Many ex-offenders struggle when they are asked to consider their existing skills. That might be because they have an extensive criminal record, have served dozens of prison sentences and may never have held down a legitimate job. If this applies to you, fear not, because during those prison or community sentences, and even whilst engaging in criminal activity, you have put to use a number of skills and probably acquired new ones along the way.
Reflect for a while; think about all the prison and community sentences you may have served. Did you work whilst in prison? Did you take part in educational courses? Did you workout in the gym, or take any courses related to physical fitness or training? What about courses relating to your offending behaviour, you must, at some point, have taken part in those? Have you ever been a prison listener? Have you helped other prisoners with literacy issues read and write letters?
Think about all the things you may have done in the past, and then consider which skills are needed to carry out those tasks.
Working whilst in prison not only requires organisational ability, but the ability to work as part of a team. Furthermore, you will also have needed the ability to follow directions. In fact, in some prisons, work is only allocated to those who are deemed trustworthy- the trustees, they can be relied upon to complete a task effectively and with minimum supervision. A prison listener, must of course, be a good listener, and helping other prisoners with their letters requires good communication skills and patience. Take a look at all those skills..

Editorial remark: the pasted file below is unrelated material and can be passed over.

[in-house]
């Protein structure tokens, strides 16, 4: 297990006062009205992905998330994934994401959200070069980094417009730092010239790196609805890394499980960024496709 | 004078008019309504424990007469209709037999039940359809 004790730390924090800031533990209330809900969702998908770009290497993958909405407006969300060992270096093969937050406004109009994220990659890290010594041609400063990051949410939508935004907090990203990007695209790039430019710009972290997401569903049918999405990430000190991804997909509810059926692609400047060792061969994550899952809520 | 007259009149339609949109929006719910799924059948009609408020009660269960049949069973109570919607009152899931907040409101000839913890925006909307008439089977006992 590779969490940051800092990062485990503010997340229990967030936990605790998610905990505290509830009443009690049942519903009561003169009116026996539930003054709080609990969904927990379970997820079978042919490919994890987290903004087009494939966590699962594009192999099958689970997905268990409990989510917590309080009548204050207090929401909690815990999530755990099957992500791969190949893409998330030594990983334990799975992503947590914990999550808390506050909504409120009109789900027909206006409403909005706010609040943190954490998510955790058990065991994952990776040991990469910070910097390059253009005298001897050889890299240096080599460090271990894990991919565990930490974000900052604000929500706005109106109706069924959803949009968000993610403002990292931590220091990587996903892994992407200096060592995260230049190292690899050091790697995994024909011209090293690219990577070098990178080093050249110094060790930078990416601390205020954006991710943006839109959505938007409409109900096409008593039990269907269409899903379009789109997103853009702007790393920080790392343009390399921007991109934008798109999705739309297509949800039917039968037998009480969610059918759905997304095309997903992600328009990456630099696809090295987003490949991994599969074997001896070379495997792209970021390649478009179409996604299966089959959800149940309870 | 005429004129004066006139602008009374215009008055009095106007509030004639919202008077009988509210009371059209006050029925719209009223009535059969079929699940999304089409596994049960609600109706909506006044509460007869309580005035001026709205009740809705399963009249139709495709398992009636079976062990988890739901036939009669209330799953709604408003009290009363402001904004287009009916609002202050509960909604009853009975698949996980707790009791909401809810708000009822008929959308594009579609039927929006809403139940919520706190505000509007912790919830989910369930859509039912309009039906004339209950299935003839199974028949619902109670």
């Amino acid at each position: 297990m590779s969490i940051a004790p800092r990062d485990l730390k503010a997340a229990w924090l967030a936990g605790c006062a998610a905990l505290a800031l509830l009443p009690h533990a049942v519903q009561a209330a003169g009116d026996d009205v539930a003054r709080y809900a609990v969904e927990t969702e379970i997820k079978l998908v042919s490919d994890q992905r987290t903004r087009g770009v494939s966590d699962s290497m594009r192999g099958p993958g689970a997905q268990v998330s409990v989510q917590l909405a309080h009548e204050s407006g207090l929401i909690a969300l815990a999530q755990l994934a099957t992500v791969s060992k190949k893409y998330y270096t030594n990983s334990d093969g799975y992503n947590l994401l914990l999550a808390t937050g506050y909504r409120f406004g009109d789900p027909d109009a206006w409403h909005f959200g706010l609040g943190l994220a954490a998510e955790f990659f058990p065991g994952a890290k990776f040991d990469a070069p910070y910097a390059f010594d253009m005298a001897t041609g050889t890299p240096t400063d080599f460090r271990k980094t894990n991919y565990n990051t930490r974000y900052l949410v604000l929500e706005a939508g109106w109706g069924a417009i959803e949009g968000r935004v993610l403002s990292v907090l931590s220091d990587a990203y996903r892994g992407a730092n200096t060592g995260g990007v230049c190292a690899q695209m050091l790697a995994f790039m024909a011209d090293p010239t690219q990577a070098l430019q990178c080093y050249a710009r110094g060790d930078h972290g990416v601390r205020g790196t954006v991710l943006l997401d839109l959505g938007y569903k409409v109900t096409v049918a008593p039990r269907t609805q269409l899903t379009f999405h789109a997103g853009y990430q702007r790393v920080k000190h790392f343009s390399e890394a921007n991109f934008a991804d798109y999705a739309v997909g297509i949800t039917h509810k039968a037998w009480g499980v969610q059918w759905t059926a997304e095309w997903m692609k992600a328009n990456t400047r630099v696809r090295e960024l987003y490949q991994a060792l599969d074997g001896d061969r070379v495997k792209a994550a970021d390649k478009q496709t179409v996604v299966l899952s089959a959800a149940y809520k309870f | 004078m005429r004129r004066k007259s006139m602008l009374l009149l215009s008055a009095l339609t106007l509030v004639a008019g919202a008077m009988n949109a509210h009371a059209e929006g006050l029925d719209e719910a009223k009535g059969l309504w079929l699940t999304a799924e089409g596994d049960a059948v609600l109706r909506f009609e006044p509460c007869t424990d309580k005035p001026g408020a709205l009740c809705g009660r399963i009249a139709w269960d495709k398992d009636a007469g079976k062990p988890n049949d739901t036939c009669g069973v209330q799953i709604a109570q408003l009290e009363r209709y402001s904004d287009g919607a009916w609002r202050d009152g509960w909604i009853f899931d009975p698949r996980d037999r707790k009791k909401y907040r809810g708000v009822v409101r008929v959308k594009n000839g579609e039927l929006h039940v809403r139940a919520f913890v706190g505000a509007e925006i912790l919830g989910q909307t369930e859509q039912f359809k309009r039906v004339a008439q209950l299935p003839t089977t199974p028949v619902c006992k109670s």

Works well in a team.
Able to take and follow instructions carefully.
Requires minimum supervision.
Patience with others.
For ex-offenders who have previously enjoyed a career, a professional life, the transition to joblessness because of a criminal record can be devastating. Initially, some people can't see past the fact that all their training and education can no longer be utilized in the career of their choice. But the good news is, that skill set may be highly valued in a different role, a role where your criminal record is not as important as the experience you bring to the job.
Obviously, the number of professions where skills, experience and qualifications overlap are far too numerous to mention here. However, this is a really important exercise to undertake- you need to think about where your skills and education might be valuable, even if, albeit, in a completely different role.
A number crunching account with a criminal record may not be trusted with other people's money again, but they'll have more than enough experience to teach arithmetic to adults, or deliver courses about using spread sheets, or write an e-book about tax law. Did you notice that those roles involve working with adults, or making your own employment?
Although not always the case, in the UK many of the jobs that are exempt form the Rehabilitation of Offenders Act (we'll come to that soon) involve working with vulnerable people and children, or belong to one of the professions. However, there are a number of roles which involve working with adults who are not considered vulnerable, and who may require knowledge and expertise which you can provide.